$26.5 million bond passed for new Whitefish elementary school - ABC FOX Montana Local News, Weather, Sports KTMF | KWYB

$26.5 million bond passed for new Whitefish elementary school

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WHITEFISH -

Courtesy release

The Whitefish School District Board of Trustees voted unanimously at their May 9 regular board meeting to approve a bond initiative of $26.5 million to be put before the Whitefish School District voters in order to build a new Muldown Elementary School. The bond vote is scheduled for October 3, 2017.

"I appreciate the work of the Muldown Community Task Force over the last 18 months to carefully study the issues and recommend to the board the most efficient use of taxpayer dollars for the long term," said Superintendent Heather Davis Schmidt.

From 16 different options studied, last month the Muldown Taskforce recommended rebuilding Muldown Elementary School as the best option for addressing the critical upgrades needed at the school. Muldown is the largest elementary school in Montana, currently serving approximately 670 students in grades K-4.

Muldown was built in 1966, with a major renovation completed in 1992.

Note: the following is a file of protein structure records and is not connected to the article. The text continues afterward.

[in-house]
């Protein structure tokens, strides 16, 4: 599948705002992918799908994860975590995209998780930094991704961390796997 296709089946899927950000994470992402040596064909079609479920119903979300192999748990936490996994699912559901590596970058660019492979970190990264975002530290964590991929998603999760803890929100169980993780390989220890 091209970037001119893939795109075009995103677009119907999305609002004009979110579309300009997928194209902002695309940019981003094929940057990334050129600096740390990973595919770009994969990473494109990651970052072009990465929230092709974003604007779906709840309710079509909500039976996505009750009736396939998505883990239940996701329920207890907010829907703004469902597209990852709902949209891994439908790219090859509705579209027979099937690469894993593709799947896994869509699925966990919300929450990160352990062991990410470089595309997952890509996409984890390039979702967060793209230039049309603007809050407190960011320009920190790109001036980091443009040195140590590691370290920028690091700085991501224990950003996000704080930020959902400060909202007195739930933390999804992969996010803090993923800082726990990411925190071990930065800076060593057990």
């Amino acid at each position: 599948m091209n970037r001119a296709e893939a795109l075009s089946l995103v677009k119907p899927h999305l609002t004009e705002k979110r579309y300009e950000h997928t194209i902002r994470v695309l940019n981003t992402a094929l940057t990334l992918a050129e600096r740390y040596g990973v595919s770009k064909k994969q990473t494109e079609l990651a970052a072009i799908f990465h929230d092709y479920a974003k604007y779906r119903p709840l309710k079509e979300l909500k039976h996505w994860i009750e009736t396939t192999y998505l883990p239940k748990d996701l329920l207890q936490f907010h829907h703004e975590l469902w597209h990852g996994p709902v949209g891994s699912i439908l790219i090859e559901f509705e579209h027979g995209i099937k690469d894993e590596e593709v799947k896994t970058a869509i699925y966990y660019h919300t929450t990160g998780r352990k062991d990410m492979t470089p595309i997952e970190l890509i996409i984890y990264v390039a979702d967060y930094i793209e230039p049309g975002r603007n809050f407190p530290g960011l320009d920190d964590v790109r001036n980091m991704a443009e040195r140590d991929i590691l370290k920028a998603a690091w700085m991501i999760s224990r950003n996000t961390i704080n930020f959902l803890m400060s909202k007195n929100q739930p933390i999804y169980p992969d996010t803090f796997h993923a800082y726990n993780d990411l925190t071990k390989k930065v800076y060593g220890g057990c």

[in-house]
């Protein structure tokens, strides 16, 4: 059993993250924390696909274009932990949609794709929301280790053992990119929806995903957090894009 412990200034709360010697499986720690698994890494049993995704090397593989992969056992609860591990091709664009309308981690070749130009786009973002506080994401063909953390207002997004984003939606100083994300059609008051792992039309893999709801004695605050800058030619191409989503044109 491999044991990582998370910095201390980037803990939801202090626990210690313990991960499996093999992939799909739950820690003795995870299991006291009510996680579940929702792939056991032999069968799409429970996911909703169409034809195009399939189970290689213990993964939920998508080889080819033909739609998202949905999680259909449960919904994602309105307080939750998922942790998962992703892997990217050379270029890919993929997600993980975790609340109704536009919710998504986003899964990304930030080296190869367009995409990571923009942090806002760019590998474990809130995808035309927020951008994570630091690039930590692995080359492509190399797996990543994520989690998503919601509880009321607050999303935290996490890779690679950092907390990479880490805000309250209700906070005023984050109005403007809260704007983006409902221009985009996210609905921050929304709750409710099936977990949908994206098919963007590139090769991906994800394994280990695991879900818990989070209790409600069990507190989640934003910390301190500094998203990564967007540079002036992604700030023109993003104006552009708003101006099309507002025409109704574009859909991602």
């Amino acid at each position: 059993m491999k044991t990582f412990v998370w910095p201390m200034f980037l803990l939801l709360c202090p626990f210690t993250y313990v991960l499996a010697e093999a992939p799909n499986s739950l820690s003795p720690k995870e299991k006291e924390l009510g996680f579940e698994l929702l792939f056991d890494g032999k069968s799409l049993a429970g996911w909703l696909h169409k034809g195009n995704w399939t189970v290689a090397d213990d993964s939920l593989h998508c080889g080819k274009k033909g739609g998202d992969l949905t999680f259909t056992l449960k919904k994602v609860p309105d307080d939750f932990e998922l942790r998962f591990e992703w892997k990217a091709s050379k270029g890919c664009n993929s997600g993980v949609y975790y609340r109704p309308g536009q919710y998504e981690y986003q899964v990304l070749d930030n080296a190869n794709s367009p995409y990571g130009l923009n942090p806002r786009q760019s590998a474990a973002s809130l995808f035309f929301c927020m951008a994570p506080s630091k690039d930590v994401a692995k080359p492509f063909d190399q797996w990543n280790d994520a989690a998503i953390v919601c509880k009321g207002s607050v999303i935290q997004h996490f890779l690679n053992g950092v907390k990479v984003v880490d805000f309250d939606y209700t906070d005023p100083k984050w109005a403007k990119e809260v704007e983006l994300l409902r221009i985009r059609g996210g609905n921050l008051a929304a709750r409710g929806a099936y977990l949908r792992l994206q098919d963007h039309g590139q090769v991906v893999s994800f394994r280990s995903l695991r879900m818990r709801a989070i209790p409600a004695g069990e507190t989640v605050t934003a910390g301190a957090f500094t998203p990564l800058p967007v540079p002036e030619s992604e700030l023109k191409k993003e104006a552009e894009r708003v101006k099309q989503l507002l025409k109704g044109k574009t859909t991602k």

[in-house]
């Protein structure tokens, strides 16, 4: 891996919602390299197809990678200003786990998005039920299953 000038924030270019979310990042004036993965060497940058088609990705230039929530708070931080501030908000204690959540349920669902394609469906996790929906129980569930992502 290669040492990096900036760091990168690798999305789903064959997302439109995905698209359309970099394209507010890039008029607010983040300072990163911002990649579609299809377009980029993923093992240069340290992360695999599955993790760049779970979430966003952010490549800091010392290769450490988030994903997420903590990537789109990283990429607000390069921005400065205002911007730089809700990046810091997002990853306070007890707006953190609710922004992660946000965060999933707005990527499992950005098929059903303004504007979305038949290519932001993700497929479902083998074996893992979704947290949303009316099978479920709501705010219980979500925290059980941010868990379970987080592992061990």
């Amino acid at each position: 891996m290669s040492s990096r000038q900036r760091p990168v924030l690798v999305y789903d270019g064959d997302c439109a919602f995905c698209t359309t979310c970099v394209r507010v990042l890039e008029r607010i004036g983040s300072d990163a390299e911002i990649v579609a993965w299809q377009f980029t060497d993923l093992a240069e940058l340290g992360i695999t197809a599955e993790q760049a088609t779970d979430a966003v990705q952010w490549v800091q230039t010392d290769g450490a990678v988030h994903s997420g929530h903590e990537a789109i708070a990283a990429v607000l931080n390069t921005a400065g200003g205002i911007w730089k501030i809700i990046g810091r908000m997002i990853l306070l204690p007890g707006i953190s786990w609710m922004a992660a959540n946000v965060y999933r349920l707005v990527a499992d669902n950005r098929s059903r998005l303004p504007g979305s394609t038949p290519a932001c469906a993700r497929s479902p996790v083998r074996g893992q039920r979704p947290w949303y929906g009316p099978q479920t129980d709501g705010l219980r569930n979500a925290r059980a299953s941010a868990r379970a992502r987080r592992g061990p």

But for the past 25 years, the board says, the school has remained relatively unchanged and is now overcrowded and faces major structural issues.

Issues they brought up are the 50-year-old heating system, which is failing and roof trusses that cannot adequately support snow loads. Additionally the added in their release that many parts of the building lack insulation and vapor barriers, and there are frequent leaks and drastic temperature fluctuations.

The new school would be about 84,000 square feet and could house up to 756 students. For every $100,000 in taxable value (not market value), homeowners could anticipate an annual property tax increase of approximately $65.

The bond initiative would fund the construction of a new school just south of the high school, while saving the functional areas of the old school for future use.

Rather than reconstruction and additions to the current school, the task force felt that building a new school was the most fiscally prudent option, creating a more efficient use of space, a more energy efficient and eco-friendly building, and offered better opportunities to enhance innovative learning.

"The task force felt that we can spend taxpayer dollars most wisely by creating a new learning environment built to modern standards, minimizing huge disruptions in the process," said Davis Schmidt. "Tax payer impact was paramount as the taskforce looked at addressing the critical issues with an eye to the future. The unanimous support of the board indicates that we are traveling in the right direction."

For more information, visit www.whitefishschools.org.

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